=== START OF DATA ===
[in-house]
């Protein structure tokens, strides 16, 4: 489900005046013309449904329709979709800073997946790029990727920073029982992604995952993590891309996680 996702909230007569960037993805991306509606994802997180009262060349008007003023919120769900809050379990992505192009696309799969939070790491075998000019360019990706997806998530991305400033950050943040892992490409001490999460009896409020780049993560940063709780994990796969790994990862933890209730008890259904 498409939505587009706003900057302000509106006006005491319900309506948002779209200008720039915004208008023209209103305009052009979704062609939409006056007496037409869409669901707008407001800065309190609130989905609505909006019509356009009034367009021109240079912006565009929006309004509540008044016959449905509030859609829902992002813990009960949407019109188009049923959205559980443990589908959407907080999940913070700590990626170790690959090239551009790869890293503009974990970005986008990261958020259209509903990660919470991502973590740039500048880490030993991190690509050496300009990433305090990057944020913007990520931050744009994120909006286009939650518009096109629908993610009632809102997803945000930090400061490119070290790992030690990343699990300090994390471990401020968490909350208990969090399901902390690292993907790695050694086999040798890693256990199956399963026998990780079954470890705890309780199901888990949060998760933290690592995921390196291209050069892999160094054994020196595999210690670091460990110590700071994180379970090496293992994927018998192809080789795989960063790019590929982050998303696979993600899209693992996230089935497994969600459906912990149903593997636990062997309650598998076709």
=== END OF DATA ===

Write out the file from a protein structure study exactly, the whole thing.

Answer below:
[in-house]
């Protein structure tokens, strides 16, 4: 489900005046013309449904329709979709800073997946790029990727920073029982992604995952993590891309996680 996702909230007569960037993805991306509606994802997180009262060349008007003023919120769900809050379990992505192009696309799969939070790491075998000019360019990706997806998530991305400033950050943040892992490409001490999460009896409020780049993560940063709780994990796969790994990862933890209730008890259904 498409939505587009706003900057302000509106006006005491319900309506948002779209200008720039915004208008023209209103305009052009979704062609939409006056007496037409869409669901707008407001800065309190609130989905609505909006019509356009009034367009021109240079912006565009929006309004509540008044016959449905509030859609829902992002813990009960949407019109188009049923959205559980443990589908959407907080999940913070700590990626170790690959090239551009790869890293503009974990970005986008990261958020259209509903990660919470991502973590740039500048880490030993991190690509050496300009990433305090990057944020913007990520931050744009994120909006286009939650518009096109629908993610009632809102997803945000930090400061490119070290790992030690990343699990300090994390471990401020968490909350208990969090399901902390690292993907790695050694086999040798890693256990199956399963026998990780079954470890705890309780199901888990949060998760933290690592995921390196291209050069892999160094054994020196595999210690670091460990110590700071994180379970090496293992994927018998192809080789795989960063790019590929982050998303696979993600899209693992996230089935497994969600459906912990149903593997636990062997309650598998076709």